I do not believe that is correct and indeed there is no competition. Whether in the public or private sector, the important thing is that teachers must continually update their knowledge and engage in continuous professional development.


What programmes do you have in your school to inspire creativity in the children?


At Meadow Hall, creativity is one of our core values and we recognise that children are intelligent in different ways. The truth is that not all children are going to be mathematicians and physicists. Some of them have been blessed with skills in football, athletics, music, art etc.

We realised that two or three days of extra-curricular activities were not sufficient in honing the skills of the children. This inspired the establishment of Spring Meadow Edutainment (SME) which focuses on non-academic areas such as music, arts, sports and technology. SME is an edutainment company designed to inspire and nurture creativity in children as well as create avenues where they can have fun, while still learning. Children develop lifelong skills in their various areas of interest (talents) as well as build social and interpersonal skills.

There are nine centres under Spring Meadow Edutainment; music academy, language school where they can learn Nigerian languages, as well as French and Mandarin. We also have a book cafe which helps create reading culture in the children and encourage them to be authors. The learning centre and dance school, arts centre, special education needs centre which is for children who have learning or medical challenges such as autism, Down’s syndrome, attention deficit hyperactive disorder (ADHD) etc.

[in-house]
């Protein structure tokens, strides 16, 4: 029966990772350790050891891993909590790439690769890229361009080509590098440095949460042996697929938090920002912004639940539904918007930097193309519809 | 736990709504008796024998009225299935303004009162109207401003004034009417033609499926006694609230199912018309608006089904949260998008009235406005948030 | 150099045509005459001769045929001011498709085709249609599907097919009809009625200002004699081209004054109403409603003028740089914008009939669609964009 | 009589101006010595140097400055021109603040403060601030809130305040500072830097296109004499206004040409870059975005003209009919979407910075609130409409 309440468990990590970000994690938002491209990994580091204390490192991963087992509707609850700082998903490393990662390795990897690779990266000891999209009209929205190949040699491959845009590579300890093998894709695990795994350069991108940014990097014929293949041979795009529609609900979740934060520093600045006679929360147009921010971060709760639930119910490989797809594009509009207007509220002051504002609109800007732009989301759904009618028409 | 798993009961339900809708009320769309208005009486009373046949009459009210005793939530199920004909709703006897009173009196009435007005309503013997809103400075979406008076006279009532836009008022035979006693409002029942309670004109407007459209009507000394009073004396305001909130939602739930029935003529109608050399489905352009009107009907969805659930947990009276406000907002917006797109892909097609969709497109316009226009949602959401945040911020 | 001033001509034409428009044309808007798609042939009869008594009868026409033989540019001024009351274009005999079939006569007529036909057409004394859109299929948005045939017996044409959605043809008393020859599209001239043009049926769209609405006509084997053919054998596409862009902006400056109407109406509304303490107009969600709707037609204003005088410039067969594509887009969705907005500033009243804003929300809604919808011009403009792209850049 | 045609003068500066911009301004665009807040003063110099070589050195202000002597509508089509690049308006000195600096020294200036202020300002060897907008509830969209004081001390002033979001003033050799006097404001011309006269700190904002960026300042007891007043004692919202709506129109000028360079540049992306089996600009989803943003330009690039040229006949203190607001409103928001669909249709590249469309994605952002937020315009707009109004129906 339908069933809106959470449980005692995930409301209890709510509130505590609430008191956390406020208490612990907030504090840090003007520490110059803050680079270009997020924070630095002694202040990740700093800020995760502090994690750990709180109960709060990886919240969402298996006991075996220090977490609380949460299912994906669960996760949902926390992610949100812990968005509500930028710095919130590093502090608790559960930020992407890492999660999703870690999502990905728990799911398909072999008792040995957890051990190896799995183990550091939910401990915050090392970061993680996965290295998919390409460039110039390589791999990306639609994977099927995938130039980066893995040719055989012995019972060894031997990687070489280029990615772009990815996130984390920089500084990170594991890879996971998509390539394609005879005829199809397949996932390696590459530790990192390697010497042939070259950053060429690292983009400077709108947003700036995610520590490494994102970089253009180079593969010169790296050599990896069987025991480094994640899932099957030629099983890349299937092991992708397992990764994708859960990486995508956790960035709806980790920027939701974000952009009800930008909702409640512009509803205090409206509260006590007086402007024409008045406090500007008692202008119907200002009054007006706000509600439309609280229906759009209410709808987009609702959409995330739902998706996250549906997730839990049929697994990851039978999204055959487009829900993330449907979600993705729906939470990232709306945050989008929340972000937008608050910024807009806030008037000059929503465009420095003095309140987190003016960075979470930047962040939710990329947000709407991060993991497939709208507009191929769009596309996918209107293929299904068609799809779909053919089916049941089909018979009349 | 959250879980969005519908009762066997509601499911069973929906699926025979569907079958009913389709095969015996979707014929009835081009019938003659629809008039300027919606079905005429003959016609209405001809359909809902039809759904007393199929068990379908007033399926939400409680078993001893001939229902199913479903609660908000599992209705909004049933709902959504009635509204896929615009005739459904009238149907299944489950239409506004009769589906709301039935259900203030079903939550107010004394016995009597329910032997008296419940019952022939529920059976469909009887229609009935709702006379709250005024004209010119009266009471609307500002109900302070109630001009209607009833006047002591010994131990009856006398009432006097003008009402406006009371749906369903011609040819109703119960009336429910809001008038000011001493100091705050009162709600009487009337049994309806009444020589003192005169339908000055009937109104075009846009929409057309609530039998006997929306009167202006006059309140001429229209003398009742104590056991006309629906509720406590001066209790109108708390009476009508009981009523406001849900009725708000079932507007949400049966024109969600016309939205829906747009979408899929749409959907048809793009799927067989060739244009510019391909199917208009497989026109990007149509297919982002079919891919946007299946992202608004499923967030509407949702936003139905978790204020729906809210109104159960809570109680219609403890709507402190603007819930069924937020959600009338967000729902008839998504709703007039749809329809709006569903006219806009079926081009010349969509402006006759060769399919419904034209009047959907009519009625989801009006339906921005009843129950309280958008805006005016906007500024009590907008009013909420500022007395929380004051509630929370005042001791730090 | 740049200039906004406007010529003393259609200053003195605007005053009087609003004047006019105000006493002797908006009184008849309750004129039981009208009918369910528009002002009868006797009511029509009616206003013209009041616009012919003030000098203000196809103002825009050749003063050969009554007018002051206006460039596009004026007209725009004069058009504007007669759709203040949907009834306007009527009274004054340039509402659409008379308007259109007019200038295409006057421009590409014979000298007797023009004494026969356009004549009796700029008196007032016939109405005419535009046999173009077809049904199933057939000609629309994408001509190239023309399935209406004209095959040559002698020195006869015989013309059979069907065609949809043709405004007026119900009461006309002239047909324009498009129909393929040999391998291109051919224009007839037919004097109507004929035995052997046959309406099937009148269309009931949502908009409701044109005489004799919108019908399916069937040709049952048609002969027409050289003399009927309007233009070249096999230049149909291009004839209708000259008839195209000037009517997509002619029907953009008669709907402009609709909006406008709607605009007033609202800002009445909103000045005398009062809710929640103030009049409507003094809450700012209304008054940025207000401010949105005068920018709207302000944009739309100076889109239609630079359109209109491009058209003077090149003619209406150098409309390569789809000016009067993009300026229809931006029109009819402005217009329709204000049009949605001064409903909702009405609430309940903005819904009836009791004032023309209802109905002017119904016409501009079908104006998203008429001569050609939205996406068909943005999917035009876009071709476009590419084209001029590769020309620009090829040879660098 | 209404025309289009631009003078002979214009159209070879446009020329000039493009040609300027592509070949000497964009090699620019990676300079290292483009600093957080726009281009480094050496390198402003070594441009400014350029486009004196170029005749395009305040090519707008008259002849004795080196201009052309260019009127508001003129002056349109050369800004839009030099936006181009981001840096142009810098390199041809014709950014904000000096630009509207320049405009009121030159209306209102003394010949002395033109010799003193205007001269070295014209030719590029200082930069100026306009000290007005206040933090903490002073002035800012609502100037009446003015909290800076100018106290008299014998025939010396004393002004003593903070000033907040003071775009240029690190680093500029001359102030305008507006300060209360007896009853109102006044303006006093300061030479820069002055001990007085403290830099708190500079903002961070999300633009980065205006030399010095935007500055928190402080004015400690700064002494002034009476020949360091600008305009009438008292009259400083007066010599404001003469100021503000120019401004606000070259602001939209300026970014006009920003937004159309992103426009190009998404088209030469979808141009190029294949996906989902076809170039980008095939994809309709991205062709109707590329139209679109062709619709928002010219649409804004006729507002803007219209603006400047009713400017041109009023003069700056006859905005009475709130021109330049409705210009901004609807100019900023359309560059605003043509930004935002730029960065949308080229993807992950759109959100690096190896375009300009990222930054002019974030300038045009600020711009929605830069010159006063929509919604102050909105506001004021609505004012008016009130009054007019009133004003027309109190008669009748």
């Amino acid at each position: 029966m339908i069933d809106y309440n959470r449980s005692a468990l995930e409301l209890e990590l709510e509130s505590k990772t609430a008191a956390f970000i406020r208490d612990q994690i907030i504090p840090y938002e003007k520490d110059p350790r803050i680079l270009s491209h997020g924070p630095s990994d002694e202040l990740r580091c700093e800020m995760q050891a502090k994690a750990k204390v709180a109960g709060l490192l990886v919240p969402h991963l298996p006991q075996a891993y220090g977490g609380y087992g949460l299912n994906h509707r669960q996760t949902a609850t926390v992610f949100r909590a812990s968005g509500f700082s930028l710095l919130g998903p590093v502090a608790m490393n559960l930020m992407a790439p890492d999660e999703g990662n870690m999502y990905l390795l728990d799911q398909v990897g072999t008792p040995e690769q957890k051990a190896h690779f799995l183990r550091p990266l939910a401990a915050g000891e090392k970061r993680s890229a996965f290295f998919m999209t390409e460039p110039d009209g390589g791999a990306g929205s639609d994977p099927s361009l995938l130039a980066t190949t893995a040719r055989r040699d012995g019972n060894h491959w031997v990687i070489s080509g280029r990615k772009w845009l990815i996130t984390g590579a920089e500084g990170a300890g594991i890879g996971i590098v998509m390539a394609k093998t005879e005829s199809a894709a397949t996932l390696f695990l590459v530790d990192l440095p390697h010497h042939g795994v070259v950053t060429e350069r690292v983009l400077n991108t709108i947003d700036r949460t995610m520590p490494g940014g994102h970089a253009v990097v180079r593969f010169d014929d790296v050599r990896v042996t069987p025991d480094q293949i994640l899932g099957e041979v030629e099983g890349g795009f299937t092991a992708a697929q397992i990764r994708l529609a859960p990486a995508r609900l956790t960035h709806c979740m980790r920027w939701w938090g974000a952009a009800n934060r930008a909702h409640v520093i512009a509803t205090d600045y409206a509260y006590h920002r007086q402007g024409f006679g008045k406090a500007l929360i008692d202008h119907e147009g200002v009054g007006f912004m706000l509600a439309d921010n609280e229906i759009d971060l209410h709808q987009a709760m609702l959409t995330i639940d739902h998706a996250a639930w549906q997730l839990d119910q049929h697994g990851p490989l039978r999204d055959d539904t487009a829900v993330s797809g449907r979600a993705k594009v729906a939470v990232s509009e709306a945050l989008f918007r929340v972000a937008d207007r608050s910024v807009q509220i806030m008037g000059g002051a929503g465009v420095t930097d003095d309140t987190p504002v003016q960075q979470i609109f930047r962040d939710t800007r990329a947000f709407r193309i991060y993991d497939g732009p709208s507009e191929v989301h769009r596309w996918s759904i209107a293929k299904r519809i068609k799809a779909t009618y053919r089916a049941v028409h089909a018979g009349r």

We also have a skills acquisition centre where skills such as gardening, cooking, sewing etc are taught. In addition, we organise fairs, camps excursions, trips and tours for students. All these have far-reaching effects on the children that go beyond the knowledge of core subjects. (Maths, English and Science).



What efforts have you made to ensure that the children imbibe Nigerian culture?


I am very passionate about Nigeria and I believe that our children should be encouraged to share in that passion. If they go abroad to further their education, they should be encouraged to come back home and contribute their quota to the development of this country. In any case if our educational standard is high and the children have access to 21st century best practices, they wouldn’t have to go abroad.

Culture is very important to me. At Meadow Hall we are raising ‘glocal’ children, children who know who they are, are proud of the culture and reflect the culture (are respectful and have values). These children should be able to go anywhere in the world and hold their own, be innovative and creative without losing the essence of who they are. This is something we are very particular about.


How does the school give back to the society?


We run various CSR initiatives through our foundation. A lot of our children at Meadow Hall are privileged and are being prepared for leadership in Nigeria through the quality of education they are receiving in our school, such as our unequivocal focus on developing leadership, entrepreneurship and technology skills. But the question is what happens to the children in public schools who do not have these opportunities?

We must remember that the children from our public schools are equally future leaders. The irony is that the children of the elite who travel abroad to school often don’t want to come back home. So then you will find that the children in our public schools who have not been properly educated are the ones that will grow up and become the president or senators in this country.